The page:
The idea of an apostle as a big shot who organizes or is fatherly, but doesn't do the kind of apostolic work that Biblical apostles do has it's adherants among house church people, too.

>>When the small groups see themeselves as self-sufficient without the five-fold authority God places in church leadership, they deny the biblical structure for the anointing to flow from the Father through the head (Christ), and down from the leadership onto the members.<<

My opinion is that the traditional church structures greatly inhibit the development of five-fold ministers, and our ability to recognize them. Prophets are supposed to be prophesy in the assembly. Tradition and some teachings on this issue lead us to believe that they will all be 'full-time' professional ministers. Church meetings that don't allow the freedom of I Corinthians 14, and that do not follow the commandments of the Lord laid down for prophecy in that chapter inhibit the development of those ministries. So many people who have sensed the Lord tell them they are prophets are sitting around waiting to be released in their ministry. They may think they will be put in full-time ministry someday. The church is so set on having it's sermons and songs, that it doesn't allow them to minister Biblically in their gift, and doesn't recognize them as prophets when they do squeeze a prophecy in during the lull between the slow songs in the meeting.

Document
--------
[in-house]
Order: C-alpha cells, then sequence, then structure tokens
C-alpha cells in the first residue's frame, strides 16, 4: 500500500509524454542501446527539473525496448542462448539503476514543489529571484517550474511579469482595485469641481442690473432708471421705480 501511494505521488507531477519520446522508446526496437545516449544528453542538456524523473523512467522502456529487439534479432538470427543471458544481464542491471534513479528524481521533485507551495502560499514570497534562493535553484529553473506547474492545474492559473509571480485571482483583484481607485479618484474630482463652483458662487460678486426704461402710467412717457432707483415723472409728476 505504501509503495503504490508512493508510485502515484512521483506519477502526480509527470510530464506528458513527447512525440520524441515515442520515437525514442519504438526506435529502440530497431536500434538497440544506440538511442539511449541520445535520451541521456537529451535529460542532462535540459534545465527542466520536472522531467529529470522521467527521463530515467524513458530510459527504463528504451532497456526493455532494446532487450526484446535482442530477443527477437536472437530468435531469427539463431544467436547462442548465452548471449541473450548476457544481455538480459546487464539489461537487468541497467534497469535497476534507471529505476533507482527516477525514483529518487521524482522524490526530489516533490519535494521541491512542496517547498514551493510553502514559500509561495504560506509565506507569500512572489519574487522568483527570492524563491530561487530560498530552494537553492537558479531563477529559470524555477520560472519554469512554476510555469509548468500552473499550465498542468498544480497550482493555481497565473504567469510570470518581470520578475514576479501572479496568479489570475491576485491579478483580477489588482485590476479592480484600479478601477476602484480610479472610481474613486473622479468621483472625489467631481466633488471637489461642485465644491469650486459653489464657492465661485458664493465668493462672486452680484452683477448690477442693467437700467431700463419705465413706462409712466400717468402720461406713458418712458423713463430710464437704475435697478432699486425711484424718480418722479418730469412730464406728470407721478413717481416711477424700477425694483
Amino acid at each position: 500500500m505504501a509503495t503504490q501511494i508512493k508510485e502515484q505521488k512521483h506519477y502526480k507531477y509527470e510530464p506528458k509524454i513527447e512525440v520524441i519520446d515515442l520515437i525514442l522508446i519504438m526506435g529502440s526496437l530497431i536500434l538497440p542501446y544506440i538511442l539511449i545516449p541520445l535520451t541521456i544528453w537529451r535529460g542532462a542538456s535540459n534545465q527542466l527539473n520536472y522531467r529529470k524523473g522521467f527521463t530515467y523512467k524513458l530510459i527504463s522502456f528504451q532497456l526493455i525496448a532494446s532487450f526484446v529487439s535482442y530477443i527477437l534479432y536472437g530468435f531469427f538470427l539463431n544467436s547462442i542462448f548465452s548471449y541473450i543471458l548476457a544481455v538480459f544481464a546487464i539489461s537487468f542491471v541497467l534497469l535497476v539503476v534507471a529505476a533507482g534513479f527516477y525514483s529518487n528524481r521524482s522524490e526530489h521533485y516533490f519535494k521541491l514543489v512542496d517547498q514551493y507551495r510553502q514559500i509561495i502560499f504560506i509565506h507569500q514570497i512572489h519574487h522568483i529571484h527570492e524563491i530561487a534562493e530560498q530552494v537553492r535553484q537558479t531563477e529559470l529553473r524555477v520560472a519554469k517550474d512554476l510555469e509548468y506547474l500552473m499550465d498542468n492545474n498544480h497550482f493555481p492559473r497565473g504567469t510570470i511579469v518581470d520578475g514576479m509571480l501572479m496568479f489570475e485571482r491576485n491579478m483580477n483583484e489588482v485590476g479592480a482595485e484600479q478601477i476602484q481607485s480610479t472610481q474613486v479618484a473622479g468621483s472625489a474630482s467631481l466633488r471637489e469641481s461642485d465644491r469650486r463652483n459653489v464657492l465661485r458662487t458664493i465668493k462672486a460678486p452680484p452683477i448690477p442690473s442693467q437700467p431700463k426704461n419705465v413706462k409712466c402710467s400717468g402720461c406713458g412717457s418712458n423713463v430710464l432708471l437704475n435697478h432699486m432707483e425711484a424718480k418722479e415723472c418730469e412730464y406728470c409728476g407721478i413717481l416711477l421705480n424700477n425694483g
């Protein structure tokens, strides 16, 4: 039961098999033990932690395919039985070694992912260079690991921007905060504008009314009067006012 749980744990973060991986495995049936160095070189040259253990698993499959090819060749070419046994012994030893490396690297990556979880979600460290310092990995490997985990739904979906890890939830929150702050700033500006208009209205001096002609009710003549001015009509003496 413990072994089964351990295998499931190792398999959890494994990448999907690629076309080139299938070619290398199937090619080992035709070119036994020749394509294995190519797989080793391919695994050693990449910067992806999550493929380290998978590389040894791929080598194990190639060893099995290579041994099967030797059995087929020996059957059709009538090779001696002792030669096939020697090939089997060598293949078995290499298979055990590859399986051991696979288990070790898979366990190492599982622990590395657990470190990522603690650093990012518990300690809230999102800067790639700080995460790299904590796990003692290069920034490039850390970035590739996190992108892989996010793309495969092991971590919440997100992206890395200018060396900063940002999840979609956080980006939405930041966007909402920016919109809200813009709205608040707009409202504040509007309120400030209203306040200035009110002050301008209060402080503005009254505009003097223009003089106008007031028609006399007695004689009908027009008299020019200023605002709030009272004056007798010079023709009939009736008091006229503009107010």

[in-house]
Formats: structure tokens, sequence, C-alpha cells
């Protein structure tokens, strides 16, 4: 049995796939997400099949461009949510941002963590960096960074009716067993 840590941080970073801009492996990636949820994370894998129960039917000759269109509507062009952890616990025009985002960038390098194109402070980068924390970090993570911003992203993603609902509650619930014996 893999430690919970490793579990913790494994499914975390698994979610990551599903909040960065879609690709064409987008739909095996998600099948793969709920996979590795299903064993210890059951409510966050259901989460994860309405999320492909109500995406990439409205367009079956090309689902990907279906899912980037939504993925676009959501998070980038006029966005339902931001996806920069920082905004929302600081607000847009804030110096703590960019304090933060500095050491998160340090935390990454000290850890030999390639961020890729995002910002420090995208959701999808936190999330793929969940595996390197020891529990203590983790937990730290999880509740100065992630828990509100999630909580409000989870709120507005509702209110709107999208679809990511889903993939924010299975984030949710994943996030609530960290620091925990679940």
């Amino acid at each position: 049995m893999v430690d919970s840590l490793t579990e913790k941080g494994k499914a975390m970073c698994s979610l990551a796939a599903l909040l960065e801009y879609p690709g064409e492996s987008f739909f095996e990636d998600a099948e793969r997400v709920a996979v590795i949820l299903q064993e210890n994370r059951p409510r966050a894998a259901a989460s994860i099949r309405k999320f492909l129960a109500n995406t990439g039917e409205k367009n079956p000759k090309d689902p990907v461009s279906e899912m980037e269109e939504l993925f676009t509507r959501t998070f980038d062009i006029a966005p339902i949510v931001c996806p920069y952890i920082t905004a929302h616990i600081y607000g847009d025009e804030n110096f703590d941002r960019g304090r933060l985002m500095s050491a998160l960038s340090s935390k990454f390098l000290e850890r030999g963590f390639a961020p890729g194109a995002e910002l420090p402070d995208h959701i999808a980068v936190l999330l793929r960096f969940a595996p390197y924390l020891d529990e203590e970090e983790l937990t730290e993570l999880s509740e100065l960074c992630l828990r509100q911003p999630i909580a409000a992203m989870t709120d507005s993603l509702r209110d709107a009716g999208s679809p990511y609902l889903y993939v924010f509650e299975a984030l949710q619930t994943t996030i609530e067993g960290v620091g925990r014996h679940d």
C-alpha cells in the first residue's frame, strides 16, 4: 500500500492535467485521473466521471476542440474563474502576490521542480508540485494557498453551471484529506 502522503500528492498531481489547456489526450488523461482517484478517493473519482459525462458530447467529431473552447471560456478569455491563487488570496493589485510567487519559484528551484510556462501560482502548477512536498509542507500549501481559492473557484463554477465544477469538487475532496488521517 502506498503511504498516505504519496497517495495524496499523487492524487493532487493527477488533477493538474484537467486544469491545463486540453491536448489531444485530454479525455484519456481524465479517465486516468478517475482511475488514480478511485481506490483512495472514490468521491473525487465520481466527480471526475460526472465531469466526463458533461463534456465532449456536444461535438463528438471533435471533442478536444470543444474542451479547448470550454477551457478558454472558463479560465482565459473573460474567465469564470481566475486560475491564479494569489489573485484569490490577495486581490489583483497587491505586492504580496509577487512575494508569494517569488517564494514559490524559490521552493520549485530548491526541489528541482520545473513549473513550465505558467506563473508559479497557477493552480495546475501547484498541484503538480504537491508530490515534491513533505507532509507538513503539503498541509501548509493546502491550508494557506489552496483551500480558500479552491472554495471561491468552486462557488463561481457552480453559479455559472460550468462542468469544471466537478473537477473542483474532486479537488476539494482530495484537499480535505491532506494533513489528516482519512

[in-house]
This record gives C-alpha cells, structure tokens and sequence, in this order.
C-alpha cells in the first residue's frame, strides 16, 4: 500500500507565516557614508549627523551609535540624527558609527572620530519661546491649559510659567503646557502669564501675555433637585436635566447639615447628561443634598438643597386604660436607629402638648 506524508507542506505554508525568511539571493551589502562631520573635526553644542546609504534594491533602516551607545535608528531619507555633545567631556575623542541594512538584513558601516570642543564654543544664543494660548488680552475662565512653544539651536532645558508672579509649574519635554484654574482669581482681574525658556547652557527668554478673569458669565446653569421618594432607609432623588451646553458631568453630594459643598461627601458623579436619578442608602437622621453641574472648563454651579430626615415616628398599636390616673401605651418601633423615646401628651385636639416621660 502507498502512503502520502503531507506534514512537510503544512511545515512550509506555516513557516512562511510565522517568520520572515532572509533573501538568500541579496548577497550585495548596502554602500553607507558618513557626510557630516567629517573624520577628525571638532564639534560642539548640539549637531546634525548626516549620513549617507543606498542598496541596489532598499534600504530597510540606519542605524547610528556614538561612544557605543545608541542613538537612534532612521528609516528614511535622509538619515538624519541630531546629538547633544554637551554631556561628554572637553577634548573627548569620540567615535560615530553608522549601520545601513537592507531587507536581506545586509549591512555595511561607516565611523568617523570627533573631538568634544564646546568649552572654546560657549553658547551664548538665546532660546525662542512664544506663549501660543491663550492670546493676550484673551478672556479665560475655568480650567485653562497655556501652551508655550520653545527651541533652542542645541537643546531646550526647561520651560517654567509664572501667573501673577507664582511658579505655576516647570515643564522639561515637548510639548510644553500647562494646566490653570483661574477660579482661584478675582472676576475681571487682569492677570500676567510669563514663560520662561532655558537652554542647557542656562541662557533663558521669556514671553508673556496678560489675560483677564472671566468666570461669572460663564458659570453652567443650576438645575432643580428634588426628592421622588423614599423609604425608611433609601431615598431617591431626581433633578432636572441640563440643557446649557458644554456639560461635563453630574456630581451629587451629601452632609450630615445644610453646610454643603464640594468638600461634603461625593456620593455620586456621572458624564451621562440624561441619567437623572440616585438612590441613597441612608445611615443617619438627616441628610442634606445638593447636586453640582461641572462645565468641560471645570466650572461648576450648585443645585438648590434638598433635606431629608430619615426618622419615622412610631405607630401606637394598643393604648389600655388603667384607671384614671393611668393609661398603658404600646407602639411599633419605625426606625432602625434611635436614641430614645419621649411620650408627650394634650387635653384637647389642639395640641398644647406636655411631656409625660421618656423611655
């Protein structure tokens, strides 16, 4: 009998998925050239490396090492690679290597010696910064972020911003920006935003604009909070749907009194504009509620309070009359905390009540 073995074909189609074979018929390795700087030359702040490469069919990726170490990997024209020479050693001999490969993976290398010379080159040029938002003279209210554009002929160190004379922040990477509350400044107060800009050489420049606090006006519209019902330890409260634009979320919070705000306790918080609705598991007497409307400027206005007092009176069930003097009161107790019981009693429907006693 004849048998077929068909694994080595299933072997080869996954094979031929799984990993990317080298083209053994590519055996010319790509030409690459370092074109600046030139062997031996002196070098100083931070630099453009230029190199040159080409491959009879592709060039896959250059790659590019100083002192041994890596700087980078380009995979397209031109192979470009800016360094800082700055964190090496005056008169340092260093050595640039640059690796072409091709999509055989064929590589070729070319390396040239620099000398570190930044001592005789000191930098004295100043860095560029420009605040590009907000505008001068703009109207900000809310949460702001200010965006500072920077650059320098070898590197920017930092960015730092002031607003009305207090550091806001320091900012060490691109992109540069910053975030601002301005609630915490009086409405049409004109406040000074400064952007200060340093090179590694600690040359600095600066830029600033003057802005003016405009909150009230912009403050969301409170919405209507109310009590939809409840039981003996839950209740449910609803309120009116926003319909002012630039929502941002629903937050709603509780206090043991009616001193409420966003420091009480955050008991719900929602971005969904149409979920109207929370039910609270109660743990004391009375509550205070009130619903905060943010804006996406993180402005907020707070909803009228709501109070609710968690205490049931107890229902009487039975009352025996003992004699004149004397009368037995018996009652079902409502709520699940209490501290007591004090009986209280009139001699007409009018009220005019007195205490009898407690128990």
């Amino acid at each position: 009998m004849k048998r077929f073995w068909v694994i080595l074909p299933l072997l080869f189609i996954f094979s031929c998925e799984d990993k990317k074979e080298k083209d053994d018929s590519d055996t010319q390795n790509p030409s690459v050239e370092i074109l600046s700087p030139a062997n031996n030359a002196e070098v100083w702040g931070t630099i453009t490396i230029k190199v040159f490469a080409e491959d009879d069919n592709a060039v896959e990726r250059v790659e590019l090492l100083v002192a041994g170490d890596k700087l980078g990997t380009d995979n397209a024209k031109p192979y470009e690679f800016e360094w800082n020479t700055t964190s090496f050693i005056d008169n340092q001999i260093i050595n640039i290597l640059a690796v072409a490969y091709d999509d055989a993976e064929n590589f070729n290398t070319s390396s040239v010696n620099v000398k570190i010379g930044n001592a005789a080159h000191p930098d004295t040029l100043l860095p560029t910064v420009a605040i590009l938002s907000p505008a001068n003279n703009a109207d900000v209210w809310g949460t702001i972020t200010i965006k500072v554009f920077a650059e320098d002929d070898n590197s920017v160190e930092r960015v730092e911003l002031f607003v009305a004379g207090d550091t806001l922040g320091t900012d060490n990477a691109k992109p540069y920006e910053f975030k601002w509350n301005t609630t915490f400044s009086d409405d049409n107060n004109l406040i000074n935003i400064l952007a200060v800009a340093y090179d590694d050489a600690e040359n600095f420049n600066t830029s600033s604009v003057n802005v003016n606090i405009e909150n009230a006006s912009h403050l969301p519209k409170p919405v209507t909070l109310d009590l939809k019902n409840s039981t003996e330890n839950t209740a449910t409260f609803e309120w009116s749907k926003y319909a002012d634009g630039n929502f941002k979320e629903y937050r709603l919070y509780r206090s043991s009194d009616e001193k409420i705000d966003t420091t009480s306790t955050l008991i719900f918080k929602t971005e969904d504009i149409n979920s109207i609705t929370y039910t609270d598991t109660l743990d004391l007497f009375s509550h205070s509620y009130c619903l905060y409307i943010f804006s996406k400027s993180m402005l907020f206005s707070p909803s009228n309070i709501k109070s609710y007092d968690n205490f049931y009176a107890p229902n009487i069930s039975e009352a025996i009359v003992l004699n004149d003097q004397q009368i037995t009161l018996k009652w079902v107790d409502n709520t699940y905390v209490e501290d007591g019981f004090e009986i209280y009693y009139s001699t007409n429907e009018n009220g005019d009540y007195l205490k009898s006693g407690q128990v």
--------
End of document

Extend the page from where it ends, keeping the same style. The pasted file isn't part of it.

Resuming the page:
Those gifted as teachers may get little opportunity to use their gifts in the assembly unless they are professional preachers. We should have faithful men teaching others, who will then become teachers.